child about smoking prevention, give tobacco counseling to a pregnant woman nor talk with a
parent about environmental tobacco smoke. A remaining third of the fourth year class also
reported having never seen a dentist take a smoking history and a quarter of them never
observing a dentist counsel patients to quit smoking.
Students were asked to recall if they had been taught a variety of tobacco counseling skills at
least 4 times during their dental school experience. Fourth year students were three times as
likely to have been instructed to take a patient’s smoking history than any other class year.
However, 23% of them still reported having never been instructed to do so. Approximately half
of the students reported having never been instructed to counsel a patient to quit smoking.
Experience with this, however, did increase according to class year and 57% of fourth years
reported having at least some instruction in regards to cessation counseling. The majority of
students also reported having no instruction related to counseling children about smoking
prevention, talking with patients about smoking in pregnancy and talking with a parent about
environmental tobacco smoke.
The overwhelming majority of students reported that they had not been taught to counsel a
smoking parent at a pediatric appointment, how to use the 5A’s, how to appropriately prescribe
9. nicotine replacement therapy, how to assess nicotine dependence in children, how to employ
culturally competent strategies and how to include family members when they are talking about
smoking and this did not deviate significantly across class years.
b. Curriculum Evaluation
From participating course directors, a total of 495 minutes, 8.25 hours of tobacco related
content was reported to be included across the four year curriculum. Courses which included
tobacco related content included Molecular Genetics, Pathology, Professional Ethics, Oral
Diagnosis and Radiology, Preventive Dentistry, Behavioral Sciences, Preclinical Occlusion, and
Pharmacology. Preventive Dentistry and Oral Pathology logged the most minutes of time
dedicated to tobacco, but only Preventive Dentistry covered topics related to smoking
cessation. All but Pharmacology and Oral Pathology, which are taught in the third year, are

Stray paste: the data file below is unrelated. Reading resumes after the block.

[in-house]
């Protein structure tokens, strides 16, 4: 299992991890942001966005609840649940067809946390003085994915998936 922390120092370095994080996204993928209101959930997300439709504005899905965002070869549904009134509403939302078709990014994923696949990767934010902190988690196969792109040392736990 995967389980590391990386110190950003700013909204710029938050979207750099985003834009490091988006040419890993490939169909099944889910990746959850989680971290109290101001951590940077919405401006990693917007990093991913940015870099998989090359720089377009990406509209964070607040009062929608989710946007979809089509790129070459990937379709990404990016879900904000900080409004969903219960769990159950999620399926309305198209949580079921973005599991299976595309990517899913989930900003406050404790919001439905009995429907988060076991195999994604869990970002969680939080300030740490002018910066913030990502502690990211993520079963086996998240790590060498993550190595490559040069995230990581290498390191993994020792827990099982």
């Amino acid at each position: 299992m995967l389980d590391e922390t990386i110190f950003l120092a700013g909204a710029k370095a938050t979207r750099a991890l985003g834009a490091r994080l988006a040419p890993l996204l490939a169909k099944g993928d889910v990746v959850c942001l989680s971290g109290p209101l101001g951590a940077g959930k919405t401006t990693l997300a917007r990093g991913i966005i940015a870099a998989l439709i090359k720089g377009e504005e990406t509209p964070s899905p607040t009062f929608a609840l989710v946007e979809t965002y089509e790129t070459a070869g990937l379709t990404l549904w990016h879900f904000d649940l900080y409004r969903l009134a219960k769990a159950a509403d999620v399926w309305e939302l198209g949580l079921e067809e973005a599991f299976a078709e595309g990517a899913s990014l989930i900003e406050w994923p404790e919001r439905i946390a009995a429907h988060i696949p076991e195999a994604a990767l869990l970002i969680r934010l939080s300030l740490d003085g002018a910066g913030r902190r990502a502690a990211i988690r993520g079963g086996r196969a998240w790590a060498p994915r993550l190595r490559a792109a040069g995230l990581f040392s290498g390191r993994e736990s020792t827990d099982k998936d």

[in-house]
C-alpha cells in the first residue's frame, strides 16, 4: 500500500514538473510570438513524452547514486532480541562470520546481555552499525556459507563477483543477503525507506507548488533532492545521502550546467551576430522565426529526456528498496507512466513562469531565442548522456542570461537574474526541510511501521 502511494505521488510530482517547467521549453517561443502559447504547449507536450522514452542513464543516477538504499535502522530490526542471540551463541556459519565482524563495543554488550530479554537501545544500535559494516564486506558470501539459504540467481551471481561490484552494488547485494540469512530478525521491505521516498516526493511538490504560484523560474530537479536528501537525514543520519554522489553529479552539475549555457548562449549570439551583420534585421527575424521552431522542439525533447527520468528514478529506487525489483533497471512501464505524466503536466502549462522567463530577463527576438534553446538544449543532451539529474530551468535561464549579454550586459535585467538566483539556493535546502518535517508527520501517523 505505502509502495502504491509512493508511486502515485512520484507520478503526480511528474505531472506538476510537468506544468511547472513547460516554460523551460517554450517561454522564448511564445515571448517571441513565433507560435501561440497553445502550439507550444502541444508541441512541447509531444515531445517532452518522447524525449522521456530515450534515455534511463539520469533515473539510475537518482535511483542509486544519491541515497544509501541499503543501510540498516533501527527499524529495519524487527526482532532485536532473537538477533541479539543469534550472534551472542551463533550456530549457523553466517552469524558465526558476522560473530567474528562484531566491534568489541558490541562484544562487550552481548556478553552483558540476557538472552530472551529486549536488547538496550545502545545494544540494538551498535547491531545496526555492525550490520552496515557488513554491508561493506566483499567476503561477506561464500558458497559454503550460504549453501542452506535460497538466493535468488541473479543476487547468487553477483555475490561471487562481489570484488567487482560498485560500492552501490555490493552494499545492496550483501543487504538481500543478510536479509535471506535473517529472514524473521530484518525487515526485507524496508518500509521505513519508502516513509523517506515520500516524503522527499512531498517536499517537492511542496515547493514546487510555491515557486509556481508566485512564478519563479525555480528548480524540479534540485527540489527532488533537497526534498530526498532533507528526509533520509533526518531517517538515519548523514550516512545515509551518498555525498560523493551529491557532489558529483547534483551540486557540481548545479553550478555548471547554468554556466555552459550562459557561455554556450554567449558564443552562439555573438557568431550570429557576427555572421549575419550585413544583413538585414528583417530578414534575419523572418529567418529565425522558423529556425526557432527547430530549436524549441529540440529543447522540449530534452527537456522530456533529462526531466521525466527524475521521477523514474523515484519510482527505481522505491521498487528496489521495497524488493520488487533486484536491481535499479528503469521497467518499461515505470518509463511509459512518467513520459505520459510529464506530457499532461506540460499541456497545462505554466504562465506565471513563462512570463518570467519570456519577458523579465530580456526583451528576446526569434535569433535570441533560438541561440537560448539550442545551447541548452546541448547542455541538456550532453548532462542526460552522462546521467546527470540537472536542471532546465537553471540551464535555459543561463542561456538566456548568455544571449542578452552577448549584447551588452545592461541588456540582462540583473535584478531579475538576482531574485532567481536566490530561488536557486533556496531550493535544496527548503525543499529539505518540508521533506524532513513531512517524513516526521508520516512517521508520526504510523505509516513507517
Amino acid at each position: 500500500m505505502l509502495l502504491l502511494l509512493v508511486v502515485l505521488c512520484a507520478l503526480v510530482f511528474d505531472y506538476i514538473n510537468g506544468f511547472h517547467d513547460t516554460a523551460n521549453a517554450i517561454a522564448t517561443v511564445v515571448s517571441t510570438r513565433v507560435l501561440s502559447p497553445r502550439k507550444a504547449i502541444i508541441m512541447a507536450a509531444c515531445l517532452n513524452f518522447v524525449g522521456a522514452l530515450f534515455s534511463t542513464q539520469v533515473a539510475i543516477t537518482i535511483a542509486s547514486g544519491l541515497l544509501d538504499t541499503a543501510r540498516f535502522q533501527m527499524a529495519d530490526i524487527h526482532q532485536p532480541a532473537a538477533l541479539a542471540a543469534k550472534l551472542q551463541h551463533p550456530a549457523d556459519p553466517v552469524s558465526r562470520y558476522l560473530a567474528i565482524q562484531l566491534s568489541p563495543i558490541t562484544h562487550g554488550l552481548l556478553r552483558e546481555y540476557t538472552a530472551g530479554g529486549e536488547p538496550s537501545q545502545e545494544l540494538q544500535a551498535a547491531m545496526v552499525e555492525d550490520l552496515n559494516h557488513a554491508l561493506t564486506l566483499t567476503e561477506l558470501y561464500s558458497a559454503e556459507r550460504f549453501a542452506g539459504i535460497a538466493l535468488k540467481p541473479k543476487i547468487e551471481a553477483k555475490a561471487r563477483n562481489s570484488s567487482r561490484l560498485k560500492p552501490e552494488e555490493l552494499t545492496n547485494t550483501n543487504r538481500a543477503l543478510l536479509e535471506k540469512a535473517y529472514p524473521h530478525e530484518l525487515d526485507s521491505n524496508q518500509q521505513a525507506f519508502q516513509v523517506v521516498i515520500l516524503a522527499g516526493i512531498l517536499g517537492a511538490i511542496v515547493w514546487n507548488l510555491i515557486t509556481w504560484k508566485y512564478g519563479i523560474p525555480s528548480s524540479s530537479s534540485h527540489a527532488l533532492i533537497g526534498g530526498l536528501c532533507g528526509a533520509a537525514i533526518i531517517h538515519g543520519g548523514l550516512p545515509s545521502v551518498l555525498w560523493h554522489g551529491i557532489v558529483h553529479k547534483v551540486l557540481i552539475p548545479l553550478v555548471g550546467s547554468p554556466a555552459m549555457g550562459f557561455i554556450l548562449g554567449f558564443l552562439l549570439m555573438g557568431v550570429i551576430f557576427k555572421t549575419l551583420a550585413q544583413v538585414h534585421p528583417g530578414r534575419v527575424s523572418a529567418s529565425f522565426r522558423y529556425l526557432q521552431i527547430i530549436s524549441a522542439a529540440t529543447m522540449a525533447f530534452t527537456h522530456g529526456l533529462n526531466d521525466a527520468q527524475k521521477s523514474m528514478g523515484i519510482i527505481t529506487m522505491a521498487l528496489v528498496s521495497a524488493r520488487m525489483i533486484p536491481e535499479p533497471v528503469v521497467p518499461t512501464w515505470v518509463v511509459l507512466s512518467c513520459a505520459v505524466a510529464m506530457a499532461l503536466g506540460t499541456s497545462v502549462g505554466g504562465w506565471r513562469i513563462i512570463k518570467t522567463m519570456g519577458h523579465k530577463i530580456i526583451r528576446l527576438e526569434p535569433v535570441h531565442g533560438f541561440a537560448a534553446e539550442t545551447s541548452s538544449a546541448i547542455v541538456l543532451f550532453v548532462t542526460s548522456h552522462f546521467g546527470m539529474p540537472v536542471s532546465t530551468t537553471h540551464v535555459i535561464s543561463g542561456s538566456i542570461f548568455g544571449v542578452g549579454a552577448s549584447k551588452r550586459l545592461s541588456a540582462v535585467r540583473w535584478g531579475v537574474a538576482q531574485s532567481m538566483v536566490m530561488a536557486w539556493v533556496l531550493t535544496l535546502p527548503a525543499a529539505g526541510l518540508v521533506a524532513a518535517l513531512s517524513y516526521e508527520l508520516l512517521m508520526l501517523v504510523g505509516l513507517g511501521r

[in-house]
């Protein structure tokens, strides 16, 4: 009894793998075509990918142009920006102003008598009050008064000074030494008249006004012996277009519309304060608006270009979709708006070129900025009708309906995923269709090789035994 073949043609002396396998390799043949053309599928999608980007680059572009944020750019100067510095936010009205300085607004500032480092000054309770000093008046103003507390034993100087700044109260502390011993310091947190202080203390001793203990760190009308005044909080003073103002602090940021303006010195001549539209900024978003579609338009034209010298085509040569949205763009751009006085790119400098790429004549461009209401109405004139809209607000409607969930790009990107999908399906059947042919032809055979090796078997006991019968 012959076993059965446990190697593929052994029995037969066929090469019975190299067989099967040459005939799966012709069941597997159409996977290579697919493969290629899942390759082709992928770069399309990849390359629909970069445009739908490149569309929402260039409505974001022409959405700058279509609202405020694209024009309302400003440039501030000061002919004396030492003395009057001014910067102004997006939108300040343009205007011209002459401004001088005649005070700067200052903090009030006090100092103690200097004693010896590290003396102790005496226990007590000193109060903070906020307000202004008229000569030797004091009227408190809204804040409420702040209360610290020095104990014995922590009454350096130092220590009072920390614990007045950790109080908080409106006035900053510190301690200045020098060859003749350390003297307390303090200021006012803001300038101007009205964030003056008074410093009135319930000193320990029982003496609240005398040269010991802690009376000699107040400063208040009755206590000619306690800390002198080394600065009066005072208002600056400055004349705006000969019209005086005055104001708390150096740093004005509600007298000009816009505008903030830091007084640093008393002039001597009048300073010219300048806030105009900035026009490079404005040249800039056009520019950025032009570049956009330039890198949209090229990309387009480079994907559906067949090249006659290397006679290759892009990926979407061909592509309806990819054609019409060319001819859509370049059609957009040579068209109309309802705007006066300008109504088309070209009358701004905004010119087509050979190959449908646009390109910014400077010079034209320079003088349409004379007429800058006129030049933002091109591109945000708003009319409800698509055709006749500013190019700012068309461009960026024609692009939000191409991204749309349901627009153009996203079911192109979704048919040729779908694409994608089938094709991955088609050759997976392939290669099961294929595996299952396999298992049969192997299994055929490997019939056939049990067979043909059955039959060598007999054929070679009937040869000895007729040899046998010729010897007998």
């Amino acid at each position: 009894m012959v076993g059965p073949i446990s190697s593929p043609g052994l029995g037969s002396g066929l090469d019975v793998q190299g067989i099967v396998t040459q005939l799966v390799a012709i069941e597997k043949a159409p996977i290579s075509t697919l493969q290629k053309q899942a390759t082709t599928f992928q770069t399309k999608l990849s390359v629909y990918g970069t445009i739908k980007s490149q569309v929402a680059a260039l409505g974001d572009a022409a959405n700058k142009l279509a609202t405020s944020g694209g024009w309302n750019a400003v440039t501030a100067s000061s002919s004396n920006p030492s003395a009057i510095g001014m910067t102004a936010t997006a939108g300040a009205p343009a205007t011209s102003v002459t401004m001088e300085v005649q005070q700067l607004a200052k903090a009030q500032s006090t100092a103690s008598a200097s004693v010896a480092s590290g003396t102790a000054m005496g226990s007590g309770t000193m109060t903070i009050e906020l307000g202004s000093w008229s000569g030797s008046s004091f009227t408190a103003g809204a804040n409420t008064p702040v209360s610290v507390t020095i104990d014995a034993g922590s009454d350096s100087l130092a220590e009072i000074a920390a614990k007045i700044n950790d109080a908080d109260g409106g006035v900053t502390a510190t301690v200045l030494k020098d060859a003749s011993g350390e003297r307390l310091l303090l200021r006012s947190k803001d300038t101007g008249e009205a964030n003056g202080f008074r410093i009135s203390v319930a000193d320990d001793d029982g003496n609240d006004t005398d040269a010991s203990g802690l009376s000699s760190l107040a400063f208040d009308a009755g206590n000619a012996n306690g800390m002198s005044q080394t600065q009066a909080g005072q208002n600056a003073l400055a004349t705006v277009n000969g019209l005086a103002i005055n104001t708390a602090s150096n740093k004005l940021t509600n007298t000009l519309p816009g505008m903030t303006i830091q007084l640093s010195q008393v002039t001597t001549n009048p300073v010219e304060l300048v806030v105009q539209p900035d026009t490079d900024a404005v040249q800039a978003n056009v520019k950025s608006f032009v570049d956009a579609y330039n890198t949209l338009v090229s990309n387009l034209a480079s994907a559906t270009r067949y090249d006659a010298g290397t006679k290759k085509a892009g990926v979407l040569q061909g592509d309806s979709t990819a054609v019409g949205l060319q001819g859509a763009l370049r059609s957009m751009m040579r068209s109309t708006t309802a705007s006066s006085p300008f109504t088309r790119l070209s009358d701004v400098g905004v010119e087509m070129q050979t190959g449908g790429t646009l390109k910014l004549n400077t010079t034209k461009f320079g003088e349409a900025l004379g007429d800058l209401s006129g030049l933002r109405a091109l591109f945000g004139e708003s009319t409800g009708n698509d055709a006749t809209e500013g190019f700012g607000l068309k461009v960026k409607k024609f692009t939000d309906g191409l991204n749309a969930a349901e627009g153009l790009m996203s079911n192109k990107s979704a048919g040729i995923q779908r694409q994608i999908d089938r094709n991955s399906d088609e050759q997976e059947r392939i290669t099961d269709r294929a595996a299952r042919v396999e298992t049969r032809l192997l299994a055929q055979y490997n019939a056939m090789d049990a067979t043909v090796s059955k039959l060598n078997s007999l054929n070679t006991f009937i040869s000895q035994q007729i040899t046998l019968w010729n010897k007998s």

taught in the first two years of the dental school curriculum, prior to a student engaging in any
patient clinical activities. No tobacco content was reported in the fourth year. Most all tobacco
content was delivered via power point slides and on occasion evaluated through exams. In the
120 minutes spent in Oral Pathology, the course director reported that during clinical
consultations with students, they may require a tobacco consult, but the majority of students will
not experience this.
c. Faculty Survey
The faculty survey revealed that topics related to smoking cessation have not yet been included
in competencies nor expected skills to be learned during clinical rotations. However, faculty
responses indicate favorable attitudes towards implementing change into the curriculum.
Additional work on identifying barriers to implementing change is forthcoming with other school
Project implementation encountered several challenges in each of the phases outlined below.
a. Student Survey
For both second and fourth year students, because of the nature of their curriculum schedule, it
was difficult to identify an ideal opportunity for surveying the entire class. Therefore,
participation suffered in both of these class years. Additionally, in both second and fourth year
groups, “Advanced Standing” students were present in the classroom being surveyed and their
responses were therefore included with no way to separate them out. This was not originally
anticipated and therefore, responses from both advanced standing students and traditional pre-
doctoral students are included in the findings.
b. Curriculum Evaluation
A detailed explanation of the expectations of the course director when completing the
evaluation was included in the emailed letter from the Associate Dean of Academic Affairs.
However, course directors rarely adhered to the items requested of them and thus resulted in a
lot of missing information in terms of the details of tobacco related content. Additionally, as
mentioned before, it was very difficult to get the faculty participation despite the Dean’s
10. overwhelming support of the project. Data collection for this portion of the project also therefore
took much longer and required more man power then originally anticipated.
c. Curriculum Development
It was anticipated that upon preliminary findings, which were just completed in Fall of 2007, that
a meeting would be held with the curriculum committee and other key stake holders to discuss
opportunity for improvement and to begin to discuss approaches to curriculum development and
implementation. Despite the fact the BUGSDM does have a curriculum committee, it has not
held a meeting in the last year and one half and therefore a venue for this discussion has not
been available. As a result, the additional phases outlined in the original proposal have been
V. Next steps
Data analysis exploring predictors of student attitudes, knowledge and other correlations will
continue to be conducted. Data from the Boston University School of Medicine will be used to
provide a comparison and included in the final report of the student survey results which will be
presented to the Dean. It is my understanding that the curriculum committee will be meeting
before the end of the next quarter and I hope to have a presence at that meeting to begin the
next phase of this project.
In recent years, there has been a growing awareness that healthcare professionals, particularly
dental care providers, have the unique ability and responsibility to reach out to the American
public in an attempt to curb smoking and its devastating effects. In order for dentists to provide
optimal smoking cessation counseling to patients, it is crucial to develop an appropriate
curricular approach during pre-doctoral training.”
- 10 -